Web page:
Hab. On rotten logs, forests, between Norsewood and Danneverke, Waipawa County, 1880–1882: W.C.; also young and barren, Great Barrier Islet, 1883: Mr. C. P. Winkelmann.
Obs.—Not yet detected bearing fruit; the supposed “inner scale,” as seen through the clear outer one, may prove to be the laciniate tips of the undeveloped calyptra, but if so it is very large and coloured. I know of no New Zealand species bearing a large and plain outer scale like this; although that of S. longistipa, mihi, (sp. nov., infra) approached it; it is a striking characteristic. Some immature fronds have been noticed more strongly forked, the fronds beginning at 2–3 lines above the branching stipe.
7. Symphyogyna fætida,940 sp. nov.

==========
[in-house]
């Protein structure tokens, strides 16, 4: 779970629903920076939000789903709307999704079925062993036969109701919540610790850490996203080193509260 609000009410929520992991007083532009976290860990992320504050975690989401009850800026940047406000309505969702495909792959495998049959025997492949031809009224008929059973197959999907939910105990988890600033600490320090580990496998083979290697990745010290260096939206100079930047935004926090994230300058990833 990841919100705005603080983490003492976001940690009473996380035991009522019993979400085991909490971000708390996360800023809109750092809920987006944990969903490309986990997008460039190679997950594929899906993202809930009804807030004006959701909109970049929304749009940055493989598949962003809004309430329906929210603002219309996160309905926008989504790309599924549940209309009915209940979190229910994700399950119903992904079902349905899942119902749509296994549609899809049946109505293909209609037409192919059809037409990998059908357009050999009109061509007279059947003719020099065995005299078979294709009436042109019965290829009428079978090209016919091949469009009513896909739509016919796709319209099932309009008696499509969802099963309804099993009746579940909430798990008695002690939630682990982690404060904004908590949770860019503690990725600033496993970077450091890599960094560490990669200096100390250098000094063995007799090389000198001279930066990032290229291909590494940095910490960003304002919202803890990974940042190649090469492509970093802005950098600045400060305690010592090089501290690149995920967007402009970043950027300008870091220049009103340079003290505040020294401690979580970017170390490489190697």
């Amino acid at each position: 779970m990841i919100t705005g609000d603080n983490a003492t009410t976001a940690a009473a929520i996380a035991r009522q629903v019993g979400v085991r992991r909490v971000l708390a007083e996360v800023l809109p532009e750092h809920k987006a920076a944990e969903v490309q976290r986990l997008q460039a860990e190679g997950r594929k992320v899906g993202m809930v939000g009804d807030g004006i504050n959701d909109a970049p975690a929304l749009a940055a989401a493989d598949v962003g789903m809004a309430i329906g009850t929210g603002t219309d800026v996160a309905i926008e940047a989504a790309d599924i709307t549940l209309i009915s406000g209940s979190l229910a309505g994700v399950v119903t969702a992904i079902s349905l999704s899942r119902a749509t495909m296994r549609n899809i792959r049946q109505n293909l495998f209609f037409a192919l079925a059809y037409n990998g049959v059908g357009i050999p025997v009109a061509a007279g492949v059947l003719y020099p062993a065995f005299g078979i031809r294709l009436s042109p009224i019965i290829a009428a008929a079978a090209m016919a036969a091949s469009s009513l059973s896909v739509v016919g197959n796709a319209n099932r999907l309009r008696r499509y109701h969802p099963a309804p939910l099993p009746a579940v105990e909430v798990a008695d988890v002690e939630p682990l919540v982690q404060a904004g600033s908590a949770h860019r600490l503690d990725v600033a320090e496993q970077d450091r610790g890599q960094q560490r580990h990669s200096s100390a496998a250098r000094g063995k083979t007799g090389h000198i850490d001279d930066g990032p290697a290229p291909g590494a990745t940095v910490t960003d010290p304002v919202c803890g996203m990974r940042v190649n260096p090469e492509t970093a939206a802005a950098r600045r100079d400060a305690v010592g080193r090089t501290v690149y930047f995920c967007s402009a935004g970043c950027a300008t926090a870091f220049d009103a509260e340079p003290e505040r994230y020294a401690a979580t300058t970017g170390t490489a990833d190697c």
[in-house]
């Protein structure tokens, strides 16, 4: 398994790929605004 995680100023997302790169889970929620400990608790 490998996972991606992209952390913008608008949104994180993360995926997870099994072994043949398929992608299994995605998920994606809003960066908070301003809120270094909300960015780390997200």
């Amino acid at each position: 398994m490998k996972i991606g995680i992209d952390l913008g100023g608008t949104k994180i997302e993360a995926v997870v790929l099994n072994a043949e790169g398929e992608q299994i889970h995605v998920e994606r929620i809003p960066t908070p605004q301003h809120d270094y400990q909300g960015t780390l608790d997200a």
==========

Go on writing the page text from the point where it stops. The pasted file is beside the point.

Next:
Plant (? monœcious) gregarious; rhizome stout, succulent, creeping under soil; fronds stipitate, erect, mostly 2 inches high, and about 1 inch apart on rhizome. Stipe, 1½ inch long, stout, green, succulent, sub-cylindrical, compressed and dilated at top, with sometimes small warted tubercles (? antheridia) beneath on upper part. Frond, orbicular in outline when expanded, symmetrical, generally of a reniform appearance, 4–5 lines broad, 10–12 lines wide, multifid, divided into 2 (sometimes 3) main branches, each subdivided into 3 branchlets, and each branchlet again divided into 2–4 portions; segments numerous, usually 20–40, linear, entire, imbricate, slightly sinuate and waved, obtuse and emarginate; colour (adult) dark green. Fructification on the under surface (sometimes several on a frond), on the main stipe below first forking, and also on the branches above secondary forkings, arising from a gibbous tubercle; involucre a large sub-plicate scale, slightly laciniate; calyptra greenish white, cylindrical, broad, smooth, membranaceous, truncate and dilated at apex; mouth very minutely and regularly toothed—sometimes 3 calyptras on a single frond; capsule (immature within), oblong, blackish.